Yes, I've been asked for a sequel to Damnable, tentatively titled Diabolical. I'm finishing up my second novel right now, a straight thriller titled The Suicide Tourist. The plan is to write both regular thrillers and supernatural thrillers, alternating between the two.

Your blog has quite a title “These boots are made for violence”, how did you come up with it & is there any quirky meaning/story hidden behind it?

My web designers couldn't get over my boots in the pictures I submitted. They insisted I try to work a reference to them into the title of my blog, so I did. The ironic thing is, I grabbed those boots as I was heading out the door to the shoot, as an afterthought. Now that's all anybody seems to notice when they go to my site. (For a detailed & literary answer hop onto over here )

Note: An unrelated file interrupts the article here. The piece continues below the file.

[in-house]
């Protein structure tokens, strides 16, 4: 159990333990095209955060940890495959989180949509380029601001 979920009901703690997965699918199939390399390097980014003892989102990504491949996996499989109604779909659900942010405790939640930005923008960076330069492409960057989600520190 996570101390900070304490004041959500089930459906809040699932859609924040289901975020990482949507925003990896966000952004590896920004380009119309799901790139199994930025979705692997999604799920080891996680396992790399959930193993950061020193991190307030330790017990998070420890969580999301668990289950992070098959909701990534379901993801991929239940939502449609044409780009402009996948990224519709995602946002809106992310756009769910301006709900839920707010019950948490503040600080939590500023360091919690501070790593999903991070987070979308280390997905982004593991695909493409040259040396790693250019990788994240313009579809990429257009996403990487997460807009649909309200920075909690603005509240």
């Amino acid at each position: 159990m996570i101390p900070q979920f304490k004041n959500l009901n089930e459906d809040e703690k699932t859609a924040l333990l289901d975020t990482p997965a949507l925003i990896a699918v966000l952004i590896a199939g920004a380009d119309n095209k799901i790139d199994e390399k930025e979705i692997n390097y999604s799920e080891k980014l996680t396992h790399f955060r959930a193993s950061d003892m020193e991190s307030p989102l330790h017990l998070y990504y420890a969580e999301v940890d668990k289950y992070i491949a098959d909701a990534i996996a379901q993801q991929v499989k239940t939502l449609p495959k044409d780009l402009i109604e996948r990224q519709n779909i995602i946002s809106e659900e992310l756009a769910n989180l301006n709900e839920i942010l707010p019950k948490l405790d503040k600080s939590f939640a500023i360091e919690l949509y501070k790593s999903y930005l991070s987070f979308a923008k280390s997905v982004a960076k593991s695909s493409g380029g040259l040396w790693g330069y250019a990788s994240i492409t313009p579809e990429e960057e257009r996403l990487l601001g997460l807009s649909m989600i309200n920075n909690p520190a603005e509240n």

Your main character Jake Hatcher is an engrossing character who fits the description of Rick’s Bar characters as given by David Gemmell “When authors talk of great characters, what they really mean is easy. Some characters are tough to write. The author has to constantly stop and work out what they will say or do. With the great characters, this problem disappears. Their dialogue flows instantly, their actions likewise. A friend of mine calls them "Ricks Bar characters," from the film Casablanca. Some characters you have to build, like a sculptor carving them from rock. Others just walk out of Rick's bar fully formed and needing no work at all.” Was this the case for you or was the creation of Jake Hatcher a struggle through the trenches?